O yes, that is right.

goodlands is a lyrical masterwork on the UK’s troubled capital, described both barren and flourishing. Its title, fred spoliar’s end-notes suggest, is taken from Frances W. Kay’s Goodlands: A Meditation and History on the Great Plains (2011), which details resistance to productivist conquest and agricultural modernisaton in Canada and North America since the mid sixteenth-century. Goodlands is also a village on the island of Mauritius, a main site of the British Empire’s sugar industry till its independence in 1968. goodlands steeps itself in these difficult narratives of the bereft and of bounty.

We enter goodlands, subtitled ‘sonnets on land’, through an opening page that’s a gate made of fourteen blanked-out lines. Is it to Eden? Is it to prison? What on Earth will we find there? Preliminary verse gives an unnerving mix of phenomena: ‘flesh-flower’, an ‘ornament tower math-braided’, ‘aesthetics of crushed’, the notion of being ‘turned on by the colour of cherries in a bath’, ‘rose failure’ and more, in what fred spoliar calls ‘a schizoid alteration of euphoria and melancholy’. Infrastructure freaks the hearts of the populace, but everyone peels into their most-desired pronouns, and all is ‘ay speakable and basic like fruit’. Fragile and uncertain is the beginning of goodlands.

Next comes a prose-y preamble, the prospect of warped sonnets tantalisingly further delayed. fred spoliar mockingly roams about, luxuriantly: ‘Let’s go for a walk’ – like those who ‘extract their leisure from the land’. goodlands now takes us through infertile soils, the infinite golf course, gentrification, landlordism, uneven opulence, a surveillance paradise built by the Baddies. At the same time, they also question any ‘back to the land’ back-lash of a ‘volkish pastoralia’ and of ‘bourgeois nature lovers’, and all those who ‘hitch art to the ethical plough of the hopes and drag / redemptive fruit from the poisoned mental earth’. goodlands presents a fray where conflicting parties grab at land’s value left, right, and centre, then does something different. goodlands laments upon ‘why we can’t have nice things’, utters a ‘sacred fuck you’, then the sonnets gladly commence.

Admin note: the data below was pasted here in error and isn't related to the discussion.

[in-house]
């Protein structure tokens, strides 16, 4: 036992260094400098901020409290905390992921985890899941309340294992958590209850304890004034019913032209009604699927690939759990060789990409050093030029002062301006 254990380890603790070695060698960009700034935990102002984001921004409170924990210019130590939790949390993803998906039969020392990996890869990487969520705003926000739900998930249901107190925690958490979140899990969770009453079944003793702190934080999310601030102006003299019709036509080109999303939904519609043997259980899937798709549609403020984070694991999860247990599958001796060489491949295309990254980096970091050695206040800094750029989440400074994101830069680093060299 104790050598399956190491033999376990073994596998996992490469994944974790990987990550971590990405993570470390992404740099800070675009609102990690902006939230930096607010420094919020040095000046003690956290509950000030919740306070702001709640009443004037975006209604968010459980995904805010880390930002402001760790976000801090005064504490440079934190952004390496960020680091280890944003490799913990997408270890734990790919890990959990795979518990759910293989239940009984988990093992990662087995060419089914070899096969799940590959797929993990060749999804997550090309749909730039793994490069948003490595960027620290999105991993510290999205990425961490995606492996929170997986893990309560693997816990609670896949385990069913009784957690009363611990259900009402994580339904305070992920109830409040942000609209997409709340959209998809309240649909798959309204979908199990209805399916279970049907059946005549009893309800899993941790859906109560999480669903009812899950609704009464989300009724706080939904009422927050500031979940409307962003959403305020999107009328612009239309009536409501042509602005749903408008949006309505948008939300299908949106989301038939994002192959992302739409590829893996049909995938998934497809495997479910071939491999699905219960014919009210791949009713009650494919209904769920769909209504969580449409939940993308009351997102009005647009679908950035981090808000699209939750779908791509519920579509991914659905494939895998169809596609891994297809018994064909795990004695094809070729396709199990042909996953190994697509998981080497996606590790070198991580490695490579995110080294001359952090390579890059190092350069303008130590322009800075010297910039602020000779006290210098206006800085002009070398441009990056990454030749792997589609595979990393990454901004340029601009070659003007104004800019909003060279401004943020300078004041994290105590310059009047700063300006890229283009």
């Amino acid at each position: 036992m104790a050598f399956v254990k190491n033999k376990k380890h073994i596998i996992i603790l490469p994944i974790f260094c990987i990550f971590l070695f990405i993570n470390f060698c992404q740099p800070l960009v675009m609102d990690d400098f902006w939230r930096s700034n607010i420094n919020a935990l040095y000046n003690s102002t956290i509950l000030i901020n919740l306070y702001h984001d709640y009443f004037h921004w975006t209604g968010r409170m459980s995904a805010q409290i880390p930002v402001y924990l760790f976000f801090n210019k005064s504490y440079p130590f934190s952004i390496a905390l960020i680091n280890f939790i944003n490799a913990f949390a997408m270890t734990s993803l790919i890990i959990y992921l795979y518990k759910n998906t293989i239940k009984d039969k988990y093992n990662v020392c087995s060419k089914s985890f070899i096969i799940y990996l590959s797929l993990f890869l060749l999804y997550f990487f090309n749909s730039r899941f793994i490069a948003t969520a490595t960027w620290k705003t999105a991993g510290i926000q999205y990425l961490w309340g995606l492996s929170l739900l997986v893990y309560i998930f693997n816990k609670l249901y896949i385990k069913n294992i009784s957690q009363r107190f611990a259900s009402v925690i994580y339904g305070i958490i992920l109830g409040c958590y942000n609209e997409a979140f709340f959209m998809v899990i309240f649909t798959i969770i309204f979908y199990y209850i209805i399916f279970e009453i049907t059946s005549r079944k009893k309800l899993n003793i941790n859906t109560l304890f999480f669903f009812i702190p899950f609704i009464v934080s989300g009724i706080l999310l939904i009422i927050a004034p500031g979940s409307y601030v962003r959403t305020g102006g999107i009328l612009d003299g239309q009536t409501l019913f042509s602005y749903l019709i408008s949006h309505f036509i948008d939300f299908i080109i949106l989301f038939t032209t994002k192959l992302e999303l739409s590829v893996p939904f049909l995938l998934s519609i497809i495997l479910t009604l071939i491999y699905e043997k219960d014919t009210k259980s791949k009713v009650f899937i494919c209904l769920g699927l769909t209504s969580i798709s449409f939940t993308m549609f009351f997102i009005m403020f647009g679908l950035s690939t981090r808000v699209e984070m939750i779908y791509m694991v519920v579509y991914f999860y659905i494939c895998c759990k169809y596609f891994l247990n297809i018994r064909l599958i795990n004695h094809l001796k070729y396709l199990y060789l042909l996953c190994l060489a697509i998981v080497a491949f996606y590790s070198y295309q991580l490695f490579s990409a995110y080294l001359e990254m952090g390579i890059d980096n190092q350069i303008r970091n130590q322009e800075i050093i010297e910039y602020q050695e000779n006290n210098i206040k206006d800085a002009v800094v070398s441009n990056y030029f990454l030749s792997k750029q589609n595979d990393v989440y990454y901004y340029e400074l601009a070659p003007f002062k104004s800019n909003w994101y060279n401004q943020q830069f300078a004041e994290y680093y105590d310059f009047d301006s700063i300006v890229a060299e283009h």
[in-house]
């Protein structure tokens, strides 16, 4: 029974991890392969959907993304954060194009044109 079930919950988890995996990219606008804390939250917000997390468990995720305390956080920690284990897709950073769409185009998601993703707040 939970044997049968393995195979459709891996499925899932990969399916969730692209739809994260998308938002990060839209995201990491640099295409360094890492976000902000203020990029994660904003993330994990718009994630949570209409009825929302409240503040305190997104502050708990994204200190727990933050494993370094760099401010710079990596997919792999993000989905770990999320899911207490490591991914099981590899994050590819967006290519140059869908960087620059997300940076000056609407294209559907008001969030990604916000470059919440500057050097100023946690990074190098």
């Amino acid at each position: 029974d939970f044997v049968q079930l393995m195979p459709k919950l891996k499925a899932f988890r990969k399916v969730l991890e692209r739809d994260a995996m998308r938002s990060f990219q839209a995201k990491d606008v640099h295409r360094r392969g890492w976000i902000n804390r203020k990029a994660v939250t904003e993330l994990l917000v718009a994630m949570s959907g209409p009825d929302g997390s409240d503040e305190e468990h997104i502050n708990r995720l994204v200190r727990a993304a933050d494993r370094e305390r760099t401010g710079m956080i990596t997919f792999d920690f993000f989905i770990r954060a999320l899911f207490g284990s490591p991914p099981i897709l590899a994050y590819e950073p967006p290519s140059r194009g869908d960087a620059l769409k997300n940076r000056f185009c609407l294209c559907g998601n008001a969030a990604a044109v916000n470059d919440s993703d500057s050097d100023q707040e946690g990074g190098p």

fred spoliar’s first sonnet is ‘sonnet on land and usufruct’. Usufruct, to me, is one of goodlands’s juiciest words. Googling it, you will soon find out it is a noun meaning ‘the right to enjoy the use and advantages of another’s property short of the destruction or waste of its substance’. Wikipedia gives additional news, which is that the word comes from civil law’s ‘Usus (use, as in usage of or access to)’ as ‘the right to use or enjoy a thing possessed, directly and without altering it’, and ‘Fructus (fruit, as in the fruits of production)’ as ‘the right to derive profit from a thing possessed’, and concludes ‘Generally, a usufruct is a system in which a person or group of persons uses the real property (often land) of another’. Stuck in a global economic dictatorship – that’s ‘U (capital)’ fred spoliar says – that can’t seem to stop taking others’ riches and claiming the land as its own, the sonnets of goodlands tell you: stage a usufruct. The sonnets of goodlands tell you: take right back. The sonnets of goodlands tell you: seize back the stolen fruits. The sonnets of goodlands tell you: never-mind those Baddies.